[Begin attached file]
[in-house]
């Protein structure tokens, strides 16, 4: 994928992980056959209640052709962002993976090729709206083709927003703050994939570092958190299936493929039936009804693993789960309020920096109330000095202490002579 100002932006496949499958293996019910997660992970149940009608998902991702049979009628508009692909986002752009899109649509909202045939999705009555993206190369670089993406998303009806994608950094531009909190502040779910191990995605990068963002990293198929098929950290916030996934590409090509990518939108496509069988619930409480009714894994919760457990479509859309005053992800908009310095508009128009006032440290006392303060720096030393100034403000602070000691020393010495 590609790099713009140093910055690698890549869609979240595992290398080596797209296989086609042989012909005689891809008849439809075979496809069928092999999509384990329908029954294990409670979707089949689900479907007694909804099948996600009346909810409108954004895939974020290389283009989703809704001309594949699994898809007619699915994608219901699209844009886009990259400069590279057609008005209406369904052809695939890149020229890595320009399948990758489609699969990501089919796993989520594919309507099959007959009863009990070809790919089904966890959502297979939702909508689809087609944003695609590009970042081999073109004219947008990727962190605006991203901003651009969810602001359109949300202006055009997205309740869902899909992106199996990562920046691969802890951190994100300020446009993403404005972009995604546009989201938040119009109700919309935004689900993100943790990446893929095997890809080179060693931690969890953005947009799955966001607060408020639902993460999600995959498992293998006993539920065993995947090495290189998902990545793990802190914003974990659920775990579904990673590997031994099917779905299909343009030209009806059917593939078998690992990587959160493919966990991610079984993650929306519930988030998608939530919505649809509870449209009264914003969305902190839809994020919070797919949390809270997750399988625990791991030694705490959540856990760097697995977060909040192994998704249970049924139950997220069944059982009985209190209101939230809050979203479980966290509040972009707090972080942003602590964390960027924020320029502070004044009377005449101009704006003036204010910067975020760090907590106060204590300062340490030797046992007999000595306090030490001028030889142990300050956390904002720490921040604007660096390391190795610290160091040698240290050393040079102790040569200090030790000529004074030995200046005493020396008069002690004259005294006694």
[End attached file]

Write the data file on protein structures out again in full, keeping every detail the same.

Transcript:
[in-house]
């Protein structure tokens, strides 16, 4: 994928992980056959209640052709962002993976090729709206083709927003703050994939570092958190299936493929039936009804693993789960309020920096109330000095202490002579 100002932006496949499958293996019910997660992970149940009608998902991702049979009628508009692909986002752009899109649509909202045939999705009555993206190369670089993406998303009806994608950094531009909190502040779910191990995605990068963002990293198929098929950290916030996934590409090509990518939108496509069988619930409480009714894994919760457990479509859309005053992800908009310095508009128009006032440290006392303060720096030393100034403000602070000691020393010495 590609790099713009140093910055690698890549869609979240595992290398080596797209296989086609042989012909005689891809008849439809075979496809069928092999999509384990329908029954294990409670979707089949689900479907007694909804099948996600009346909810409108954004895939974020290389283009989703809704001309594949699994898809007619699915994608219901699209844009886009990259400069590279057609008005209406369904052809695939890149020229890595320009399948990758489609699969990501089919796993989520594919309507099959007959009863009990070809790919089904966890959502297979939702909508689809087609944003695609590009970042081999073109004219947008990727962190605006991203901003651009969810602001359109949300202006055009997205309740869902899909992106199996990562920046691969802890951190994100300020446009993403404005972009995604546009989201938040119009109700919309935004689900993100943790990446893929095997890809080179060693931690969890953005947009799955966001607060408020639902993460999600995959498992293998006993539920065993995947090495290189998902990545793990802190914003974990659920775990579904990673590997031994099917779905299909343009030209009806059917593939078998690992990587959160493919966990991610079984993650929306519930988030998608939530919505649809509870449209009264914003969305902190839809994020919070797919949390809270997750399988625990791991030694705490959540856990760097697995977060909040192994998704249970049924139950997220069944059982009985209190209101939230809050979203479980966290509040972009707090972080942003602590964390960027924020320029502070004044009377005449101009704006003036204010910067975020760090907590106060204590300062340490030797046992007999000595306090030490001028030889142990300050956390904002720490921040604007660096390391190795610290160091040698240290050393040079102790040569200090030790000529004074030995200046005493020396008069002690004259005294006694």